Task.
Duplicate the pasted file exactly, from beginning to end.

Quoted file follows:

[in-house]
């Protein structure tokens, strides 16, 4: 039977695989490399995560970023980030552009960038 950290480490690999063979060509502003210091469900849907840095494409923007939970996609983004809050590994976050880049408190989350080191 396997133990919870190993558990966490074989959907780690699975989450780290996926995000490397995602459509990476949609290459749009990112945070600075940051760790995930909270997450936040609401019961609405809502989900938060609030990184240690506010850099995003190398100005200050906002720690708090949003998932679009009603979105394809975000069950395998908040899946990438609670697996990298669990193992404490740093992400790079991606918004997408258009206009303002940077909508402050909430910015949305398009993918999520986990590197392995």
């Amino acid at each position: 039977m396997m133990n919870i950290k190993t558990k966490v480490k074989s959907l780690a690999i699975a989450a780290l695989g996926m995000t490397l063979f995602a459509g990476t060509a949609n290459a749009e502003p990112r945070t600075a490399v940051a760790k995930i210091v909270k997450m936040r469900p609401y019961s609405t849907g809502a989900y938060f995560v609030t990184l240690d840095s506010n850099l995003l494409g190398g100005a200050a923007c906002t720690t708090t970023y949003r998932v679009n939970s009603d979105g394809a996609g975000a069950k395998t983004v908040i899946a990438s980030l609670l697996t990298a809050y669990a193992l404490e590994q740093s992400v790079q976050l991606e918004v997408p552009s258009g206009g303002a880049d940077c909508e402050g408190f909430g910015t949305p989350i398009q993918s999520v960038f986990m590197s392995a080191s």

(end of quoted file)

[in-house]
């Protein structure tokens, strides 16, 4: 039977695989490399995560970023980030552009960038 950290480490690999063979060509502003210091469900849907840095494409923007939970996609983004809050590994976050880049408190989350080191 396997133990919870190993558990966490074989959907780690699975989450780290996926995000490397995602459509990476949609290459749009990112945070600075940051760790995930909270997450936040609401019961609405809502989900938060609030990184240690506010850099995003190398100005200050906002720690708090949003998932679009009603979105394809975000069950395998908040899946990438609670697996990298669990193992404490740093992400790079991606918004997408258009206009303002940077909508402050909430910015949305398009993918999520986990590197392995």
């Amino acid at each position: 039977m396997m133990n919870i950290k190993t558990k966490v480490k074989s959907l780690a690999i699975a989450a780290l695989g996926m995000t490397l063979f995602a459509g990476t060509a949609n290459a749009e502003p990112r945070t600075a490399v940051a760790k995930i210091v909270k997450m936040r469900p609401y019961s609405t849907g809502a989900y938060f995560v609030t990184l240690d840095s506010n850099l995003l494409g190398g100005a200050a923007c906002t720690t708090t970023y949003r998932v679009n939970s009603d979105g394809a996609g975000a069950k395998t983004v908040i899946a990438s980030l609670l697996t990298a809050y669990a193992l404490e590994q740093s992400v790079q976050l991606e918004v997408p552009s258009g206009g303002a880049d940077c909508e402050g408190f909430g910015t949305p989350i398009q993918s999520v960038f986990m590197s392995a080191s």